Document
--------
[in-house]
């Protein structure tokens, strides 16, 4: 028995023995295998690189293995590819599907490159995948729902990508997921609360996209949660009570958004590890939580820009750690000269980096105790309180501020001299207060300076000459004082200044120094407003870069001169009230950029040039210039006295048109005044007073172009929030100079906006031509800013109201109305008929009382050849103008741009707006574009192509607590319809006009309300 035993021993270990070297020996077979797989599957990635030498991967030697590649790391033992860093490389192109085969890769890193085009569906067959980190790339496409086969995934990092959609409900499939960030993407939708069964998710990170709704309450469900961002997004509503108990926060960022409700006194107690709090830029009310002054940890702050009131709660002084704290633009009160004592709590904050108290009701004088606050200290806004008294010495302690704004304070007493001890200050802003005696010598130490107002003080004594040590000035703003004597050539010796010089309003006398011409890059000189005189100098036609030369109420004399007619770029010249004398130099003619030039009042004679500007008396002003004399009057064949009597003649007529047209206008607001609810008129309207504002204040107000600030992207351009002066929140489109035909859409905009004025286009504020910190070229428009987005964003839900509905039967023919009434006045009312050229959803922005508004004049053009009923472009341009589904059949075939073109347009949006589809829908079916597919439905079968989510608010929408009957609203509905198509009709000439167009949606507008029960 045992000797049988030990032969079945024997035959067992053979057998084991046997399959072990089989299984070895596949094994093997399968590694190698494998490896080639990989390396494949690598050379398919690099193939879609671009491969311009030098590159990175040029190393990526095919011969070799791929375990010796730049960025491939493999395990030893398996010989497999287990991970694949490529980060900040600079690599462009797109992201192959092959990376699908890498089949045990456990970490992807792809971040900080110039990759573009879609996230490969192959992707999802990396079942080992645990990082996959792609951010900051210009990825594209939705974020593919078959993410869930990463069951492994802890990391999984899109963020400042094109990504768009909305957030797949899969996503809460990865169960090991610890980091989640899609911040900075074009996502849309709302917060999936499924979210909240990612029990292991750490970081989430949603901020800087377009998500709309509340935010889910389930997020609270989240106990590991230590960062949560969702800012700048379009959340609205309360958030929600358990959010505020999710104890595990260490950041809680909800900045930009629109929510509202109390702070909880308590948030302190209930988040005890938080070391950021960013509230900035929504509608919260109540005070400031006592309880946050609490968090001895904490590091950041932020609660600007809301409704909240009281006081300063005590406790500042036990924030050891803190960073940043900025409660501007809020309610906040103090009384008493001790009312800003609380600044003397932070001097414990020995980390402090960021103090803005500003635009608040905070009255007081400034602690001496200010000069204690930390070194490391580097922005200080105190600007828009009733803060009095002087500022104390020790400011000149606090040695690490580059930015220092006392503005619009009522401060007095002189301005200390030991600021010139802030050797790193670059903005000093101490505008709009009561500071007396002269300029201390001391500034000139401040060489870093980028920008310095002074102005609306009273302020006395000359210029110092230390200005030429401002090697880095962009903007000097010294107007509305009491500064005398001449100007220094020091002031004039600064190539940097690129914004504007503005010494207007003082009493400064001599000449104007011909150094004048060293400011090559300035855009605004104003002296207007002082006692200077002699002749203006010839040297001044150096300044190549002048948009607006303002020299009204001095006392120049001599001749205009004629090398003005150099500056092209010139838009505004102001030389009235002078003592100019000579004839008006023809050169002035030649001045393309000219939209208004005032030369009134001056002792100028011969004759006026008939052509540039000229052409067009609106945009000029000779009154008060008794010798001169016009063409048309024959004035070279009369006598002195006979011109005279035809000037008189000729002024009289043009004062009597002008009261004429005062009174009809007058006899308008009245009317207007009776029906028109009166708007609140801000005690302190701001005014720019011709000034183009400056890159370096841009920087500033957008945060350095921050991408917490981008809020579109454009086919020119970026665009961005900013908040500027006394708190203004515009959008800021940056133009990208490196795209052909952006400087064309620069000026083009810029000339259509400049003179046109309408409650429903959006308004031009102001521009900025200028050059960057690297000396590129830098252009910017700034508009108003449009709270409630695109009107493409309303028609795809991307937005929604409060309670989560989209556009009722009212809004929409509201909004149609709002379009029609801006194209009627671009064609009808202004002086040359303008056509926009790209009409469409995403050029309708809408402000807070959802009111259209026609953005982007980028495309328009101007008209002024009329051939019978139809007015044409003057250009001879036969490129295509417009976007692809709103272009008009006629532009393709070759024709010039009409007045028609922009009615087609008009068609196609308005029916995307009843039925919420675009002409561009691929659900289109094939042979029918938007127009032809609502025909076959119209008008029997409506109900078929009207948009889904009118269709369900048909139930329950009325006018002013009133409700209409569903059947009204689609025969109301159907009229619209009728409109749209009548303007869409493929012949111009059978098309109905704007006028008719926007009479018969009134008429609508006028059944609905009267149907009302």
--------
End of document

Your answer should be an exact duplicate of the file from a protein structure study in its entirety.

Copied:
[in-house]
């Protein structure tokens, strides 16, 4: 028995023995295998690189293995590819599907490159995948729902990508997921609360996209949660009570958004590890939580820009750690000269980096105790309180501020001299207060300076000459004082200044120094407003870069001169009230950029040039210039006295048109005044007073172009929030100079906006031509800013109201109305008929009382050849103008741009707006574009192509607590319809006009309300 035993021993270990070297020996077979797989599957990635030498991967030697590649790391033992860093490389192109085969890769890193085009569906067959980190790339496409086969995934990092959609409900499939960030993407939708069964998710990170709704309450469900961002997004509503108990926060960022409700006194107690709090830029009310002054940890702050009131709660002084704290633009009160004592709590904050108290009701004088606050200290806004008294010495302690704004304070007493001890200050802003005696010598130490107002003080004594040590000035703003004597050539010796010089309003006398011409890059000189005189100098036609030369109420004399007619770029010249004398130099003619030039009042004679500007008396002003004399009057064949009597003649007529047209206008607001609810008129309207504002204040107000600030992207351009002066929140489109035909859409905009004025286009504020910190070229428009987005964003839900509905039967023919009434006045009312050229959803922005508004004049053009009923472009341009589904059949075939073109347009949006589809829908079916597919439905079968989510608010929408009957609203509905198509009709000439167009949606507008029960 045992000797049988030990032969079945024997035959067992053979057998084991046997399959072990089989299984070895596949094994093997399968590694190698494998490896080639990989390396494949690598050379398919690099193939879609671009491969311009030098590159990175040029190393990526095919011969070799791929375990010796730049960025491939493999395990030893398996010989497999287990991970694949490529980060900040600079690599462009797109992201192959092959990376699908890498089949045990456990970490992807792809971040900080110039990759573009879609996230490969192959992707999802990396079942080992645990990082996959792609951010900051210009990825594209939705974020593919078959993410869930990463069951492994802890990391999984899109963020400042094109990504768009909305957030797949899969996503809460990865169960090991610890980091989640899609911040900075074009996502849309709302917060999936499924979210909240990612029990292991750490970081989430949603901020800087377009998500709309509340935010889910389930997020609270989240106990590991230590960062949560969702800012700048379009959340609205309360958030929600358990959010505020999710104890595990260490950041809680909800900045930009629109929510509202109390702070909880308590948030302190209930988040005890938080070391950021960013509230900035929504509608919260109540005070400031006592309880946050609490968090001895904490590091950041932020609660600007809301409704909240009281006081300063005590406790500042036990924030050891803190960073940043900025409660501007809020309610906040103090009384008493001790009312800003609380600044003397932070001097414990020995980390402090960021103090803005500003635009608040905070009255007081400034602690001496200010000069204690930390070194490391580097922005200080105190600007828009009733803060009095002087500022104390020790400011000149606090040695690490580059930015220092006392503005619009009522401060007095002189301005200390030991600021010139802030050797790193670059903005000093101490505008709009009561500071007396002269300029201390001391500034000139401040060489870093980028920008310095002074102005609306009273302020006395000359210029110092230390200005030429401002090697880095962009903007000097010294107007509305009491500064005398001449100007220094020091002031004039600064190539940097690129914004504007503005010494207007003082009493400064001599000449104007011909150094004048060293400011090559300035855009605004104003002296207007002082006692200077002699002749203006010839040297001044150096300044190549002048948009607006303002020299009204001095006392120049001599001749205009004629090398003005150099500056092209010139838009505004102001030389009235002078003592100019000579004839008006023809050169002035030649001045393309000219939209208004005032030369009134001056002792100028011969004759006026008939052509540039000229052409067009609106945009000029000779009154008060008794010798001169016009063409048309024959004035070279009369006598002195006979011109005279035809000037008189000729002024009289043009004062009597002008009261004429005062009174009809007058006899308008009245009317207007009776029906028109009166708007609140801000005690302190701001005014720019011709000034183009400056890159370096841009920087500033957008945060350095921050991408917490981008809020579109454009086919020119970026665009961005900013908040500027006394708190203004515009959008800021940056133009990208490196795209052909952006400087064309620069000026083009810029000339259509400049003179046109309408409650429903959006308004031009102001521009900025200028050059960057690297000396590129830098252009910017700034508009108003449009709270409630695109009107493409309303028609795809991307937005929604409060309670989560989209556009009722009212809004929409509201909004149609709002379009029609801006194209009627671009064609009808202004002086040359303008056509926009790209009409469409995403050029309708809408402000807070959802009111259209026609953005982007980028495309328009101007008209002024009329051939019978139809007015044409003057250009001879036969490129295509417009976007692809709103272009008009006629532009393709070759024709010039009409007045028609922009009615087609008009068609196609308005029916995307009843039925919420675009002409561009691929659900289109094939042979029918938007127009032809609502025909076959119209008008029997409506109900078929009207948009889904009118269709369900048909139930329950009325006018002013009133409700209409569903059947009204689609025969109301159907009229619209009728409109749209009548303007869409493929012949111009059978098309109905704007006028008719926007009479018969009134008429609508006028059944609905009267149907009302």